US-based low-fare carrier JetBlue executive revealed that it is essential to over-hire staff due to the rate at which people are quitting the industry.
Robin Hayes addressed the dilemma as thousands of travelers have been affected by the latest disruption, due mainly to staff shortages that spoiled air travel’s re-opening following the pandemic.
Airlines have trimmed summer schedules and issued last-minute delays and break-offs.
“I now need to over-hire just to keep the number I need,” Hayes said in an interview with BBC. “With Covid, we lost a lot of experienced people.”
Airports and airlines, which performed job redundancy during the COVID lockdowns, have experienced hardship in recruiting sufficient staff with the demands of holidays skyrocketing.
According to Hayes, JetBlue has seen the predicament “normalize” as the summer has gone by.
JetBlue Adapted Hiring Strategy to Address the Challenges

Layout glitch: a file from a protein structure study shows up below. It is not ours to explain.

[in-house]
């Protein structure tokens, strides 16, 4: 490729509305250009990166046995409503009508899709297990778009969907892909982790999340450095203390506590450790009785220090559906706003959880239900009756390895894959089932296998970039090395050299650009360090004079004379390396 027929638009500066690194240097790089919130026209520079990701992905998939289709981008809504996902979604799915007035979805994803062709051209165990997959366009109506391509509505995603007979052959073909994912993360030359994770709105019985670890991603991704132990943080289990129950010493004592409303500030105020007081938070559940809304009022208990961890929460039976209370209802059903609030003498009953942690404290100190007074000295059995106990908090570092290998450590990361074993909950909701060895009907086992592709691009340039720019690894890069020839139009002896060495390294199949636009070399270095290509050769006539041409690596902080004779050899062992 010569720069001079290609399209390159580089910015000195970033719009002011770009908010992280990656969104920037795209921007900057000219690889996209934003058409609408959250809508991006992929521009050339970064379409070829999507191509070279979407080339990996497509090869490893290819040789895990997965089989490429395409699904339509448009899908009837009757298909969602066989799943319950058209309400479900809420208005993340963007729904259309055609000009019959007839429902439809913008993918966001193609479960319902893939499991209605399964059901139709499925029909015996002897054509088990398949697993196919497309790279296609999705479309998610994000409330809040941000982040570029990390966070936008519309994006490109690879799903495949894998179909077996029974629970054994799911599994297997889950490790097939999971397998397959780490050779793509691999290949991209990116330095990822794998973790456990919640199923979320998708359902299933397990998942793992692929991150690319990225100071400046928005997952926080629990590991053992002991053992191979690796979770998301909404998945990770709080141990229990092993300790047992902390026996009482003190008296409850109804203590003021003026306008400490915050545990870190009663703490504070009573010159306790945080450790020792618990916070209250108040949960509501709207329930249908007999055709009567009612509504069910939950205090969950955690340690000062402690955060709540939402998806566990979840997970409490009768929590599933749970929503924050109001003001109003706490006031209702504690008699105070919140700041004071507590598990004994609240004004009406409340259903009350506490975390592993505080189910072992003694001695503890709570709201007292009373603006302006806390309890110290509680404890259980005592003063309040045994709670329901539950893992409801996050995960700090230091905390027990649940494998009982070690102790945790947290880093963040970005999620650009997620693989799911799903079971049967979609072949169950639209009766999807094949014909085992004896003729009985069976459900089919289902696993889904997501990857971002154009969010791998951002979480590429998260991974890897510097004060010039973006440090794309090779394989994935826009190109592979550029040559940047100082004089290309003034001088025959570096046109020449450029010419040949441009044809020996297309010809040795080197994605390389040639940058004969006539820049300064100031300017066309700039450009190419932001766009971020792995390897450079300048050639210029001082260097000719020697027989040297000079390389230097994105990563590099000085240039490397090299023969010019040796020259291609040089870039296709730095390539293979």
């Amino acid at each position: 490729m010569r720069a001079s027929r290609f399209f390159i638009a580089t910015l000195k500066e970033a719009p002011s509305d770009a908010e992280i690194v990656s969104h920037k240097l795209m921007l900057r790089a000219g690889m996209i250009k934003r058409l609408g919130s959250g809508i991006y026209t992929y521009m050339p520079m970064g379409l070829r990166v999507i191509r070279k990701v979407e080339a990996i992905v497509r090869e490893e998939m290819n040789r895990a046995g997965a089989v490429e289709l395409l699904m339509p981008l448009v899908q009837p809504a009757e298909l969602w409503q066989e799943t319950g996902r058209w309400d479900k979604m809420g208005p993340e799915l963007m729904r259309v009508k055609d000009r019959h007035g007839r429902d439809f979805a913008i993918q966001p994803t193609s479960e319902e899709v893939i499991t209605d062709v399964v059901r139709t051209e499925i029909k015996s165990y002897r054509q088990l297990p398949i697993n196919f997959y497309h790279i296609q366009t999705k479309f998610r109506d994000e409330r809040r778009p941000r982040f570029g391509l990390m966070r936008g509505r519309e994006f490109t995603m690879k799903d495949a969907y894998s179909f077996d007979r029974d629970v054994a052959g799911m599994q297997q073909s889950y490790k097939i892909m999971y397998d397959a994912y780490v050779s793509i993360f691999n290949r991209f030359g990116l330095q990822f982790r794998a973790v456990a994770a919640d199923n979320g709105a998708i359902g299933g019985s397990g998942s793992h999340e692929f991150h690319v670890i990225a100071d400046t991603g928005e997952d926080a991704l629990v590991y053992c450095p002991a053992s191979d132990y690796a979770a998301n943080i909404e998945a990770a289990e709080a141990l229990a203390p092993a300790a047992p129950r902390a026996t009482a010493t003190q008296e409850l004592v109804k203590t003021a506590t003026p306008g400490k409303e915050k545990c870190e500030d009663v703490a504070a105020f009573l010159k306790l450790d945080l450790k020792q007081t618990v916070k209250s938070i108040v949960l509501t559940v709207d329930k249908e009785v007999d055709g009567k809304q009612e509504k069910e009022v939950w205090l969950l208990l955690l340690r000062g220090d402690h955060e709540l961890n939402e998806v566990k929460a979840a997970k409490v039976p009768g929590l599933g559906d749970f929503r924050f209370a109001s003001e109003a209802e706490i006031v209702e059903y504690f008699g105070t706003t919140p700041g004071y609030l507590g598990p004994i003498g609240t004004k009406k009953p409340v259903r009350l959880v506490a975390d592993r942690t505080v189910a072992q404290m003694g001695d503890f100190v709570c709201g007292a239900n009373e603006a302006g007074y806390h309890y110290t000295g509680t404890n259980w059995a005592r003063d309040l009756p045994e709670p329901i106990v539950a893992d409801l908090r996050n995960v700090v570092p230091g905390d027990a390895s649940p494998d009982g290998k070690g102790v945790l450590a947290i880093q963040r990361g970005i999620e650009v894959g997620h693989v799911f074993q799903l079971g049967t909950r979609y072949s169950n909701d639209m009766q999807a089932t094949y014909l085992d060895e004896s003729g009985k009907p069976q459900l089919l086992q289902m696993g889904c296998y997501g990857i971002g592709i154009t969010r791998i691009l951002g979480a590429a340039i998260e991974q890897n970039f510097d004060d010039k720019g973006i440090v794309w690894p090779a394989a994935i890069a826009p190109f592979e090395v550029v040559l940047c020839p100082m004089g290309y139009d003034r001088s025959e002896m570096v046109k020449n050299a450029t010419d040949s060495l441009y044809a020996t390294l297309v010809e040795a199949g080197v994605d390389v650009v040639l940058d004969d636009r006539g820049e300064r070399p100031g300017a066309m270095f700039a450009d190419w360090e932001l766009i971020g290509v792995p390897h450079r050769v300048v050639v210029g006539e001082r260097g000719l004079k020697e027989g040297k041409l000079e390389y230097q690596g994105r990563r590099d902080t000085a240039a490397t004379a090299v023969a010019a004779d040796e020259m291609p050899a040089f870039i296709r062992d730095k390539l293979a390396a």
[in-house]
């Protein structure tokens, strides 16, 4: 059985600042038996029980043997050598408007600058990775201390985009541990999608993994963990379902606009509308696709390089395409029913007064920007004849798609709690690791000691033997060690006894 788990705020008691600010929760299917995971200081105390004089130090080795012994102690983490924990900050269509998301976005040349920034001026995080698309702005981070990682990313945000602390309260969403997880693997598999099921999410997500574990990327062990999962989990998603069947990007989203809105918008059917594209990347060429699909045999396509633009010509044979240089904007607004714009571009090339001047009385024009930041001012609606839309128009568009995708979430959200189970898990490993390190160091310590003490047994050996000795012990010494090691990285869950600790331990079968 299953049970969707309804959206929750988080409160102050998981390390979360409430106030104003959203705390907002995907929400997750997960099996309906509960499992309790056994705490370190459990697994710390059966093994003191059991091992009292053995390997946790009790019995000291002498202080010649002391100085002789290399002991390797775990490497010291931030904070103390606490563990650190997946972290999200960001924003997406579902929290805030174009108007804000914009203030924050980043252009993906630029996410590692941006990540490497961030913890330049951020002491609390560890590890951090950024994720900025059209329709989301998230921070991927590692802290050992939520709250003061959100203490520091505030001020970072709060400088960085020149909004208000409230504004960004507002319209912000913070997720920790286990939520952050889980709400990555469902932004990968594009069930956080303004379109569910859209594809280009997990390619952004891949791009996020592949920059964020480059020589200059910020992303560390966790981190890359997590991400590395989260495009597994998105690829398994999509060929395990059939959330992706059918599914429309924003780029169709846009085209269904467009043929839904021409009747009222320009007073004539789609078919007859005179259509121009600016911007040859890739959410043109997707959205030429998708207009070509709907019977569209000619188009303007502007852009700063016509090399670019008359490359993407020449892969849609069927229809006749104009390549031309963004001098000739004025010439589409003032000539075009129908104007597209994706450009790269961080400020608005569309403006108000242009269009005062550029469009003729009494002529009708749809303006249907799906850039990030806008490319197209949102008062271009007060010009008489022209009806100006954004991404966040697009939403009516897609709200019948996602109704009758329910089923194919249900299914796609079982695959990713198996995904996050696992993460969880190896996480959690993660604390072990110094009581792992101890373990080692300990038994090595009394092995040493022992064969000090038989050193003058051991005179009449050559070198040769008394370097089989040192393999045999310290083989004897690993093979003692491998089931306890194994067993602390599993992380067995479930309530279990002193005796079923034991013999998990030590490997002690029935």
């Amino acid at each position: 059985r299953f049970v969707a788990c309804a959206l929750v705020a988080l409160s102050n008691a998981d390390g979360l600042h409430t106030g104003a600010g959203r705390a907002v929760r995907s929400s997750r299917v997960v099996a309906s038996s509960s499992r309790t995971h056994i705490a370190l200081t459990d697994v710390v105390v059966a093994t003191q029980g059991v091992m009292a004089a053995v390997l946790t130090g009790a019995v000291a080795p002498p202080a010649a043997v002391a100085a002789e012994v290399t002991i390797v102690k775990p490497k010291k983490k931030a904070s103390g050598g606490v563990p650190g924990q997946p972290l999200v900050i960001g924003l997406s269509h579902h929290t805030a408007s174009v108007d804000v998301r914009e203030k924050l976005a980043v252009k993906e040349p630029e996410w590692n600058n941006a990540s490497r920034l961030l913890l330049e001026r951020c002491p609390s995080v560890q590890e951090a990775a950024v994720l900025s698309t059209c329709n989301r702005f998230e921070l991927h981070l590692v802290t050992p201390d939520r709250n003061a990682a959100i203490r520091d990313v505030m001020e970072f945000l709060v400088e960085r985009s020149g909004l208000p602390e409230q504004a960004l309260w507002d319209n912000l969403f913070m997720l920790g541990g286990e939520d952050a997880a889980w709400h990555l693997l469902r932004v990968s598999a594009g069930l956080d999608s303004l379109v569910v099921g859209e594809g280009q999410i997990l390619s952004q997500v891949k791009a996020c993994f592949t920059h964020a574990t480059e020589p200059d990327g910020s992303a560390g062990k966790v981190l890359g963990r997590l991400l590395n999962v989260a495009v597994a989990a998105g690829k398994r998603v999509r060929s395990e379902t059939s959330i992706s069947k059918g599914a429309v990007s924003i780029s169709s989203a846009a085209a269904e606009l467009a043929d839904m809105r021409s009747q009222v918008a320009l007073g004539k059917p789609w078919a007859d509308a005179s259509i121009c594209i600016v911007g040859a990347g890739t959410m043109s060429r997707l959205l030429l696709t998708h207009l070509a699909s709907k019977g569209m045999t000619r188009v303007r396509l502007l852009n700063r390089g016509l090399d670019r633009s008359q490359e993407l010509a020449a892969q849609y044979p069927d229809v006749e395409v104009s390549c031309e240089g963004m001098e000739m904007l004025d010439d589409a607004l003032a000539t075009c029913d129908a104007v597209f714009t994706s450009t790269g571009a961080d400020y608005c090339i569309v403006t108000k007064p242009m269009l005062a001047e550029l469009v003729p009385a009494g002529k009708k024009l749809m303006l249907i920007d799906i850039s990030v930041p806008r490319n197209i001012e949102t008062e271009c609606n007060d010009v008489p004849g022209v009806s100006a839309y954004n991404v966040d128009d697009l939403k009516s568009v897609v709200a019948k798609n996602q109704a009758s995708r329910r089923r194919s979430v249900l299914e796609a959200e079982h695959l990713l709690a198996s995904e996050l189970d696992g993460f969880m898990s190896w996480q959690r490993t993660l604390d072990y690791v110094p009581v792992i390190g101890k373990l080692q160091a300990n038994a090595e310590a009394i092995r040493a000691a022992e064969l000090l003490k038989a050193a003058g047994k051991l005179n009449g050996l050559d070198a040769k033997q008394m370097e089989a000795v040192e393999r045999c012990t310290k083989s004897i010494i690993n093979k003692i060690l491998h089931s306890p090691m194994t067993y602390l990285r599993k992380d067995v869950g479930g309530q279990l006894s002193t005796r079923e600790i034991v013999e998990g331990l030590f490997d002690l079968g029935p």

However, he said the company, like other airlines, had adapted its hiring strategy to manage individuals quitting more quickly – by hiring more staff. Half of the employees at JetBlue, by the end of 2022, would have been employed in the airlines for under two years.
“Even if you can get the people, they don’t have the same experience as someone who was doing that job for 10 to 15 years, so it’s going to take longer for them to learn the skills,” stated Hayes.
Those regulations can last “some months”; however, Hayes stated that JetBlue had improved its training capacity, added more simulators, and constructed additional classrooms to keep employing.
“Your attrition is much higher,” he further said. “You’re hiring people, but then they’re leaving more quickly, so you then have to adjust your hiring plan.”
Hayes does not dwell on the chance of the aviation industry returning to normal until the following year.
He stated that airlines would enter 2023 more “cautiously” than they did this year when several carriers, including JetBlue, have had to reduce their operations because of resourcing problems.
The executive added that he hoped that business travel could recuperate to 80% of 2019 levels by the end of this year.
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